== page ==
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So is it a Cabinet or a Refrigerator?

March 02, 2011

 BLOG-IBM-JEOPARDY.jpgHere’s a clue: On February 14, 2011, this supercomputer, developed by IBM, appeared on the popular game show, Jeopardy, to compete against human contestants in a battle of wits and wisdom? 

The answer (in true Jeopardy fashion): What (or perhaps Who) is Watson? 

Well, apart from trying to decide if Watson is a thing, a person, or some strange combination of both, there’s no denying that the supercomputer with life-like thinking processes and an incredibly sharp understanding of the English language is definitely making waves in the tech industry and beyond.

So much so in fact that the very vocabulary of IT infrastructure is being brought into the mix! In news articles, video recaps and blog posts all across the web, the media, developers and engineers tasked with introducing Watson to the world have continually referred to the cabinets used to store Watson’s CPUs and servers as simply being “large refrigerators.”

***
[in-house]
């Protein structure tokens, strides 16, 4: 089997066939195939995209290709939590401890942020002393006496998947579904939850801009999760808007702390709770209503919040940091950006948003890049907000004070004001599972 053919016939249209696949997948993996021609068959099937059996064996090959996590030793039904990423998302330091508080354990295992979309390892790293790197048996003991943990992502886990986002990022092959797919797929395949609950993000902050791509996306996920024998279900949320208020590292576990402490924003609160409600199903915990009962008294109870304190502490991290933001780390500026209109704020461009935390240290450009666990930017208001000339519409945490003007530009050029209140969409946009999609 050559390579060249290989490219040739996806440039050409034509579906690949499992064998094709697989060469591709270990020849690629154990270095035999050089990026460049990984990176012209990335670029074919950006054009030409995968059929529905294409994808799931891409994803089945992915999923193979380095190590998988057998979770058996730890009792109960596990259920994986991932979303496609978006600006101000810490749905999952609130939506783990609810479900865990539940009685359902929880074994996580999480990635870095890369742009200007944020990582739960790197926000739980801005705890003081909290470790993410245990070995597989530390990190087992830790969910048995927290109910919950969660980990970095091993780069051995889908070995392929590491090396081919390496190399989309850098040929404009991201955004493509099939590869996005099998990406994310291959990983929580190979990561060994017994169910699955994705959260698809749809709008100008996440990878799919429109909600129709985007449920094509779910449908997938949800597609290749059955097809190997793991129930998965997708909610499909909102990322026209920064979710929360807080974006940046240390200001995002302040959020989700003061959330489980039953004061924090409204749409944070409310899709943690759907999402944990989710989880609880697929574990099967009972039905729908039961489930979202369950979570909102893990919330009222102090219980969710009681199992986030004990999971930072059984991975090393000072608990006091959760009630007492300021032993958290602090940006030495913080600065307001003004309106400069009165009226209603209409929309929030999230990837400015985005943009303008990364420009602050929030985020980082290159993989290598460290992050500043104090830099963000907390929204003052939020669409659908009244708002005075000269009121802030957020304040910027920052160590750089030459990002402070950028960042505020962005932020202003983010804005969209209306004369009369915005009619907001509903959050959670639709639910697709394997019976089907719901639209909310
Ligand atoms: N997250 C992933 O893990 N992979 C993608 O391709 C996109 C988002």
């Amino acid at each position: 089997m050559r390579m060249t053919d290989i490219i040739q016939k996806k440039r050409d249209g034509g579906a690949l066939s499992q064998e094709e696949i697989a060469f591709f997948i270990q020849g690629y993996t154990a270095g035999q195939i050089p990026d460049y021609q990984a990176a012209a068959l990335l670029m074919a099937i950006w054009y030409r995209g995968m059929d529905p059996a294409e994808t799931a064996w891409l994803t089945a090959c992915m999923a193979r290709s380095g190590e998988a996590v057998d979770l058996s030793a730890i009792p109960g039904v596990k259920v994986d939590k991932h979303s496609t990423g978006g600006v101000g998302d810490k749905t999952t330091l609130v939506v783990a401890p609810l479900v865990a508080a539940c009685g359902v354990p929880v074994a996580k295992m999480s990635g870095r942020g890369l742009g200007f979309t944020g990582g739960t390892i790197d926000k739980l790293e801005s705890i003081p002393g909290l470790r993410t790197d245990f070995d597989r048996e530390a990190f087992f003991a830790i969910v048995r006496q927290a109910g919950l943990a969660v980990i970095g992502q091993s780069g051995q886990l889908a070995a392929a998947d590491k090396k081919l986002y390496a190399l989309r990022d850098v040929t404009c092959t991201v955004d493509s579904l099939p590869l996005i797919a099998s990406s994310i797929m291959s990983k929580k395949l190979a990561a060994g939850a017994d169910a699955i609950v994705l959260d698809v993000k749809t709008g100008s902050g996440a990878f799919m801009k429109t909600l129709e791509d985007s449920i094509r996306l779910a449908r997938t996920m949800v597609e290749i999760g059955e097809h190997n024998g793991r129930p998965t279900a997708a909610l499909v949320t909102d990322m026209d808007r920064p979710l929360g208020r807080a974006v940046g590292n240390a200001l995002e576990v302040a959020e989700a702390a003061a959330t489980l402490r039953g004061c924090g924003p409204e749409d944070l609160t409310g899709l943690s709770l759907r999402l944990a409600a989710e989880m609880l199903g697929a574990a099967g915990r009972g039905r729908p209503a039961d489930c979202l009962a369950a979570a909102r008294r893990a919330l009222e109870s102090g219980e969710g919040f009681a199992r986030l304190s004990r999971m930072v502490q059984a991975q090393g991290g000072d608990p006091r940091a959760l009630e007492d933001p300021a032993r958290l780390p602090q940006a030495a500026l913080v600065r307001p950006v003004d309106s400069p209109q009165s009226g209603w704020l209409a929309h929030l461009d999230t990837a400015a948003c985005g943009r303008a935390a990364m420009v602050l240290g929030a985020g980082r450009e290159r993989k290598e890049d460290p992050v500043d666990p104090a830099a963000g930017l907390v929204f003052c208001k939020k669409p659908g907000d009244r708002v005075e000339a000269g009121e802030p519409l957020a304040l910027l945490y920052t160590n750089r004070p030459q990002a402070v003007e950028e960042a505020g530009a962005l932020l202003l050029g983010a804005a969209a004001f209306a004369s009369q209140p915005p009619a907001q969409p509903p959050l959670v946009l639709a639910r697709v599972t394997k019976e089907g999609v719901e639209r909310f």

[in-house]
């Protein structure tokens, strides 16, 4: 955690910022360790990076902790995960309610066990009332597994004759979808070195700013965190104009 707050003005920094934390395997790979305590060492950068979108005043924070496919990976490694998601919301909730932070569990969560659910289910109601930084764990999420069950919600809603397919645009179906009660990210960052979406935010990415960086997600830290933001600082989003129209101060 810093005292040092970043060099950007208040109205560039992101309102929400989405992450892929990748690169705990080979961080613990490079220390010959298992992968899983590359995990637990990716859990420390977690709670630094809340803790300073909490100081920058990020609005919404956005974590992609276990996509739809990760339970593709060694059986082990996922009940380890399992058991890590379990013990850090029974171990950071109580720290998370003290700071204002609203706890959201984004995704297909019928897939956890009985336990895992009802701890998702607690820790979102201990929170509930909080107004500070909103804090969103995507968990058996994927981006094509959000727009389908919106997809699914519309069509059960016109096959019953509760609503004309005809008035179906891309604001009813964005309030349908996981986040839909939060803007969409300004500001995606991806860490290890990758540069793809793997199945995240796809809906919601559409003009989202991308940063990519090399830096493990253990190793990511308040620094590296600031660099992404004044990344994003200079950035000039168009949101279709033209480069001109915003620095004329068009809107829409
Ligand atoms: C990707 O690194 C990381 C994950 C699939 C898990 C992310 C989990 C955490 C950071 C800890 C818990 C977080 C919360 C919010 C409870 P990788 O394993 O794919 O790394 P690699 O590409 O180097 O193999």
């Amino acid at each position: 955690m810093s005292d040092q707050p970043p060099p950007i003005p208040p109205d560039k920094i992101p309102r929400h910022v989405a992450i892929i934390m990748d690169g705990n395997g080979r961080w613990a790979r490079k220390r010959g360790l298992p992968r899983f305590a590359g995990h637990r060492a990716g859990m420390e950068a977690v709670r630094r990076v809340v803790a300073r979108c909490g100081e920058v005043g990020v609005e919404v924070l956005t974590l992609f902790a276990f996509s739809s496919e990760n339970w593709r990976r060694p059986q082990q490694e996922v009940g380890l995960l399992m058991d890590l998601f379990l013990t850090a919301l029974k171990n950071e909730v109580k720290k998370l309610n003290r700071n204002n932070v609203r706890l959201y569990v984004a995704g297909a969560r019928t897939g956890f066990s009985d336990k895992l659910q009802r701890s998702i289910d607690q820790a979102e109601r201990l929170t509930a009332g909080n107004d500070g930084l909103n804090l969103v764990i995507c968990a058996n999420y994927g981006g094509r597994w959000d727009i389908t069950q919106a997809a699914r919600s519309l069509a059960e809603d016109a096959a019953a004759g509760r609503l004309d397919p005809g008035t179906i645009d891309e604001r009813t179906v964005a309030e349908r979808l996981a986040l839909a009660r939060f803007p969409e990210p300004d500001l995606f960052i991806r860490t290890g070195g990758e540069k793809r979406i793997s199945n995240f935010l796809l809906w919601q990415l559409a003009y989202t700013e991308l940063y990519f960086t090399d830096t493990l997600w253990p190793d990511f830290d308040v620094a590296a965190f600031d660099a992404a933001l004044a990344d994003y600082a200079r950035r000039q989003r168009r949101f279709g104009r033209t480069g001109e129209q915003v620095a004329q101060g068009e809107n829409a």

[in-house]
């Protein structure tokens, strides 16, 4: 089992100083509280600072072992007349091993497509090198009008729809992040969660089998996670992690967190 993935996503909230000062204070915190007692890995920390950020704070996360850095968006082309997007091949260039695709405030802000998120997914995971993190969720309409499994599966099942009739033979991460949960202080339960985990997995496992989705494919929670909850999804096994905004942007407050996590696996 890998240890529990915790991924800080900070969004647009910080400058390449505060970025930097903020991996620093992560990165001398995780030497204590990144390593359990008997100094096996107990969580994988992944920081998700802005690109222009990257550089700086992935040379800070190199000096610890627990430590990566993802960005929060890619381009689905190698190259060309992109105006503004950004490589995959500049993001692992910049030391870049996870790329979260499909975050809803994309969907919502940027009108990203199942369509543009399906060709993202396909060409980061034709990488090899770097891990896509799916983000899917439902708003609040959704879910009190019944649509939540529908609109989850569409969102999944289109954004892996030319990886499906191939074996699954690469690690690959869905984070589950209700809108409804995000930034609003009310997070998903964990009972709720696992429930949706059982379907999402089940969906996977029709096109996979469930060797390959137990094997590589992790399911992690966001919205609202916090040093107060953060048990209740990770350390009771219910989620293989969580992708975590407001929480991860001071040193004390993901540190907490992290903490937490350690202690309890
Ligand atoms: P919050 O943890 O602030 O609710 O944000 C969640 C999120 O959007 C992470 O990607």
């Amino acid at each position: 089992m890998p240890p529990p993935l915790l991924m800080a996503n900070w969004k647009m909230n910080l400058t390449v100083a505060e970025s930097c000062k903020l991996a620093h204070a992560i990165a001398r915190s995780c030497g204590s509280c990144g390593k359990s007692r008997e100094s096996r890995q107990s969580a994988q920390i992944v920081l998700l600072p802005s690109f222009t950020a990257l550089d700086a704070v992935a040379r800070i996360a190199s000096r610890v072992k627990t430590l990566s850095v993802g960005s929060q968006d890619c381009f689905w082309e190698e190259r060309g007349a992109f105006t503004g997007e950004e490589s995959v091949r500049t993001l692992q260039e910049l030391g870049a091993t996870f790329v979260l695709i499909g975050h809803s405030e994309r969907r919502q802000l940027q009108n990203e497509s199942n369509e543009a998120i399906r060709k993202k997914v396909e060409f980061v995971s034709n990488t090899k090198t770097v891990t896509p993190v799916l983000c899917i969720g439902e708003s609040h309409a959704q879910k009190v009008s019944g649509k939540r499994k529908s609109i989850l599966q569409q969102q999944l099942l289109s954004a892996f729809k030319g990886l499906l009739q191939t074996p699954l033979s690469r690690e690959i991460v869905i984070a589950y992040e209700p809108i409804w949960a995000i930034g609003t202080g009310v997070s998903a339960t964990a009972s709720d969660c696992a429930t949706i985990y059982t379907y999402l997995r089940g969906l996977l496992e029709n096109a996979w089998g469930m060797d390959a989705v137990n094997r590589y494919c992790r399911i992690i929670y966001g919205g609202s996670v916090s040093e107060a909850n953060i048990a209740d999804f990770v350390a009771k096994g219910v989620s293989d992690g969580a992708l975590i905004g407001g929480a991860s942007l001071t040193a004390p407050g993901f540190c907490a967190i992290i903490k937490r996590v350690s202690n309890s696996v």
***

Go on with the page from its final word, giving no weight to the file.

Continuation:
While it’s not the world’s most sophisticated definition, it does bring to light an interesting thought – as technology continues to reach a wider audience (GPS, smartphones & touchscreen tablets just to name a few), the ways in which we describe and understand these complex systems are constantly being redefined for mass consumption.

On a literal level, the idea of IT cabinets as large refrigerators makes complete sense. Just as dairy products need refrigeration to remain fresh, so too does expensive IT equipment need good thermal cooling to operate properly. When viewed hand-in-hand, this definition of a supercomputer’s infrastructure isn’t naïve – it’s elementary my dear Watson! Jeff Cihocki, eContent Specialist 

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